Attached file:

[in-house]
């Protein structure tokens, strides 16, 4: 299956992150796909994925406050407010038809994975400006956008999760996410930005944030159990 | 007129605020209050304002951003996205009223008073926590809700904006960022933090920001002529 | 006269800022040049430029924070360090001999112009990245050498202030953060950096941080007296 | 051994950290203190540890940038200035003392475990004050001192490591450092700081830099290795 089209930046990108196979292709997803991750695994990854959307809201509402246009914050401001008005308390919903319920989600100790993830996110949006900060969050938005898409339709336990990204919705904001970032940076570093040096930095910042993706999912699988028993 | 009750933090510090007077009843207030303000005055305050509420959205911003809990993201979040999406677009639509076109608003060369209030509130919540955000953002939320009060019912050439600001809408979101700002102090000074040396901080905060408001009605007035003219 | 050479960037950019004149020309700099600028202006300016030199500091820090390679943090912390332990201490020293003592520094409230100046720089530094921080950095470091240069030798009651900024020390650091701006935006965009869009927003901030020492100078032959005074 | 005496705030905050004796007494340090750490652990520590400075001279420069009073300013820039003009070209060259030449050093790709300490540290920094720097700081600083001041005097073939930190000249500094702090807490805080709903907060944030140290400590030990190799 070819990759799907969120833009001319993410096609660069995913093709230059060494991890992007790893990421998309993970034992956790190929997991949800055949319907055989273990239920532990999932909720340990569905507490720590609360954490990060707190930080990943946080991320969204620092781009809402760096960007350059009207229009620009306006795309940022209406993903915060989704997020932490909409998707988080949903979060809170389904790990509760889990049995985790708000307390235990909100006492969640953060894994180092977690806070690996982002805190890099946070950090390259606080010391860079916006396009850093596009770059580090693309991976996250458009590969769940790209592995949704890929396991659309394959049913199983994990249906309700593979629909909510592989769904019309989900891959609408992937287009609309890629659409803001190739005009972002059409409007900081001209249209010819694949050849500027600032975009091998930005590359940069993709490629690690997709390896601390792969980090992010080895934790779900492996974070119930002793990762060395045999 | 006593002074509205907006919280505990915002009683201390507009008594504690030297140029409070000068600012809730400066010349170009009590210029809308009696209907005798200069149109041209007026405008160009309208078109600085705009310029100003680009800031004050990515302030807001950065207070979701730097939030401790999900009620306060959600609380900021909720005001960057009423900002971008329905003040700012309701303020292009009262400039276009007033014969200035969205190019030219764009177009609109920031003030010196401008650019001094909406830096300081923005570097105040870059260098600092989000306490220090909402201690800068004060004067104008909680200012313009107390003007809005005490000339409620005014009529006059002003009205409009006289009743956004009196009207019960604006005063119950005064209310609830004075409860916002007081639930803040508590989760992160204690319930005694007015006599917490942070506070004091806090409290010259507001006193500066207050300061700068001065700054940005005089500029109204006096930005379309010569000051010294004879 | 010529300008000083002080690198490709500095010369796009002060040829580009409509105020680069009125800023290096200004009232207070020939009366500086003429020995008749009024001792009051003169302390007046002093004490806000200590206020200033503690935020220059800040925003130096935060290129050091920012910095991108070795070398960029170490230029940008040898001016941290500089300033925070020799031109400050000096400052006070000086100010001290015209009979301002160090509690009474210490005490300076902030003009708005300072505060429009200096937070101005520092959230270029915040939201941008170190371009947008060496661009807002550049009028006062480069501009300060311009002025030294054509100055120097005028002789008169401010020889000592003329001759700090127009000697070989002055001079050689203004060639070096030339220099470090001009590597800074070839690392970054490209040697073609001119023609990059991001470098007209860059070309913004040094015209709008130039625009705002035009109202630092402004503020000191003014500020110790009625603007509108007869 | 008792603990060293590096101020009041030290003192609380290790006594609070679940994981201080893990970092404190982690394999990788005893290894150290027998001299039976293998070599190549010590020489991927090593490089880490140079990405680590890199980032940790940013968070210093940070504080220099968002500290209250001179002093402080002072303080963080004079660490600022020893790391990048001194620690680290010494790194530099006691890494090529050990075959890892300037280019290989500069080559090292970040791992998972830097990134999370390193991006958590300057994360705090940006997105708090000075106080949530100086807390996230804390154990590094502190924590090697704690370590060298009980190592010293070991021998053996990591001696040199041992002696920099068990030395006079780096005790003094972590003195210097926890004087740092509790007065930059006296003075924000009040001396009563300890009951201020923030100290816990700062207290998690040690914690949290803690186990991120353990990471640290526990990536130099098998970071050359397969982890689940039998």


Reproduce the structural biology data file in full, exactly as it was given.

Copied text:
[in-house]
């Protein structure tokens, strides 16, 4: 299956992150796909994925406050407010038809994975400006956008999760996410930005944030159990 | 007129605020209050304002951003996205009223008073926590809700904006960022933090920001002529 | 006269800022040049430029924070360090001999112009990245050498202030953060950096941080007296 | 051994950290203190540890940038200035003392475990004050001192490591450092700081830099290795 089209930046990108196979292709997803991750695994990854959307809201509402246009914050401001008005308390919903319920989600100790993830996110949006900060969050938005898409339709336990990204919705904001970032940076570093040096930095910042993706999912699988028993 | 009750933090510090007077009843207030303000005055305050509420959205911003809990993201979040999406677009639509076109608003060369209030509130919540955000953002939320009060019912050439600001809408979101700002102090000074040396901080905060408001009605007035003219 | 050479960037950019004149020309700099600028202006300016030199500091820090390679943090912390332990201490020293003592520094409230100046720089530094921080950095470091240069030798009651900024020390650091701006935006965009869009927003901030020492100078032959005074 | 005496705030905050004796007494340090750490652990520590400075001279420069009073300013820039003009070209060259030449050093790709300490540290920094720097700081600083001041005097073939930190000249500094702090807490805080709903907060944030140290400590030990190799 070819990759799907969120833009001319993410096609660069995913093709230059060494991890992007790893990421998309993970034992956790190929997991949800055949319907055989273990239920532990999932909720340990569905507490720590609360954490990060707190930080990943946080991320969204620092781009809402760096960007350059009207229009620009306006795309940022209406993903915060989704997020932490909409998707988080949903979060809170389904790990509760889990049995985790708000307390235990909100006492969640953060894994180092977690806070690996982002805190890099946070950090390259606080010391860079916006396009850093596009770059580090693309991976996250458009590969769940790209592995949704890929396991659309394959049913199983994990249906309700593979629909909510592989769904019309989900891959609408992937287009609309890629659409803001190739005009972002059409409007900081001209249209010819694949050849500027600032975009091998930005590359940069993709490629690690997709390896601390792969980090992010080895934790779900492996974070119930002793990762060395045999 | 006593002074509205907006919280505990915002009683201390507009008594504690030297140029409070000068600012809730400066010349170009009590210029809308009696209907005798200069149109041209007026405008160009309208078109600085705009310029100003680009800031004050990515302030807001950065207070979701730097939030401790999900009620306060959600609380900021909720005001960057009423900002971008329905003040700012309701303020292009009262400039276009007033014969200035969205190019030219764009177009609109920031003030010196401008650019001094909406830096300081923005570097105040870059260098600092989000306490220090909402201690800068004060004067104008909680200012313009107390003007809005005490000339409620005014009529006059002003009205409009006289009743956004009196009207019960604006005063119950005064209310609830004075409860916002007081639930803040508590989760992160204690319930005694007015006599917490942070506070004091806090409290010259507001006193500066207050300061700068001065700054940005005089500029109204006096930005379309010569000051010294004879 | 010529300008000083002080690198490709500095010369796009002060040829580009409509105020680069009125800023290096200004009232207070020939009366500086003429020995008749009024001792009051003169302390007046002093004490806000200590206020200033503690935020220059800040925003130096935060290129050091920012910095991108070795070398960029170490230029940008040898001016941290500089300033925070020799031109400050000096400052006070000086100010001290015209009979301002160090509690009474210490005490300076902030003009708005300072505060429009200096937070101005520092959230270029915040939201941008170190371009947008060496661009807002550049009028006062480069501009300060311009002025030294054509100055120097005028002789008169401010020889000592003329001759700090127009000697070989002055001079050689203004060639070096030339220099470090001009590597800074070839690392970054490209040697073609001119023609990059991001470098007209860059070309913004040094015209709008130039625009705002035009109202630092402004503020000191003014500020110790009625603007509108007869 | 008792603990060293590096101020009041030290003192609380290790006594609070679940994981201080893990970092404190982690394999990788005893290894150290027998001299039976293998070599190549010590020489991927090593490089880490140079990405680590890199980032940790940013968070210093940070504080220099968002500290209250001179002093402080002072303080963080004079660490600022020893790391990048001194620690680290010494790194530099006691890494090529050990075959890892300037280019290989500069080559090292970040791992998972830097990134999370390193991006958590300057994360705090940006997105708090000075106080949530100086807390996230804390154990590094502190924590090697704690370590060298009980190592010293070991021998053996990591001696040199041992002696920099068990030395006079780096005790003094972590003195210097926890004087740092509790007065930059006296003075924000009040001396009563300890009951201020923030100290816990700062207290998690040690914690949290803690186990991120353990990471640290526990990536130099098998970071050359397969982890689940039998």